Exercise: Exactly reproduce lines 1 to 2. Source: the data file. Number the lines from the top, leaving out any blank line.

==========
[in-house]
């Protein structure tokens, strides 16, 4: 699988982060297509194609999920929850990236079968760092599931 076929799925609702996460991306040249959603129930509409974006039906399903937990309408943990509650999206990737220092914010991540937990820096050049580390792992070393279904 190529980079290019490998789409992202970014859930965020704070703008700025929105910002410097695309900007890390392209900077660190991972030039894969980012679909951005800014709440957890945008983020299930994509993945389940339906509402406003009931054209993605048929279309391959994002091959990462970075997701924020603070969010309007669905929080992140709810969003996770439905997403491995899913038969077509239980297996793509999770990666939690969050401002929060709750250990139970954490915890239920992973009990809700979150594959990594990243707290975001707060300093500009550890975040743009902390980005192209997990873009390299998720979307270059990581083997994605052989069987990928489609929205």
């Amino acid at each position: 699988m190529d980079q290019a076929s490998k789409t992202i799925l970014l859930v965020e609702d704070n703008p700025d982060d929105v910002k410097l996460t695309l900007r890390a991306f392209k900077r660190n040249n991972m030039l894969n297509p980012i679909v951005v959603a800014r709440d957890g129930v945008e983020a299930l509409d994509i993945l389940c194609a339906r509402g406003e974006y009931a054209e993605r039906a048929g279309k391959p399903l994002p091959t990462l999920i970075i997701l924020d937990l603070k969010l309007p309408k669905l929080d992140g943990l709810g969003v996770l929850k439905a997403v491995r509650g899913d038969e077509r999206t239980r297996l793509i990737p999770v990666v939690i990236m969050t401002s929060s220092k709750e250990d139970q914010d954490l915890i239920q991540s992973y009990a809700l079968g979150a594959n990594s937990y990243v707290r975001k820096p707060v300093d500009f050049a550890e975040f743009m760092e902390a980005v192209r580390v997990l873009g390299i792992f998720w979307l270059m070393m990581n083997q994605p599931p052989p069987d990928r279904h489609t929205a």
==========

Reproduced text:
[in-house]
């Protein structure tokens, strides 16, 4: 699988982060297509194609999920929850990236079968760092599931 076929799925609702996460991306040249959603129930509409974006039906399903937990309408943990509650999206990737220092914010991540937990820096050049580390792992070393279904 190529980079290019490998789409992202970014859930965020704070703008700025929105910002410097695309900007890390392209900077660190991972030039894969980012679909951005800014709440957890945008983020299930994509993945389940339906509402406003009931054209993605048929279309391959994002091959990462970075997701924020603070969010309007669905929080992140709810969003996770439905997403491995899913038969077509239980297996793509999770990666939690969050401002929060709750250990139970954490915890239920992973009990809700979150594959990594990243707290975001707060300093500009550890975040743009902390980005192209997990873009390299998720979307270059990581083997994605052989069987990928489609929205």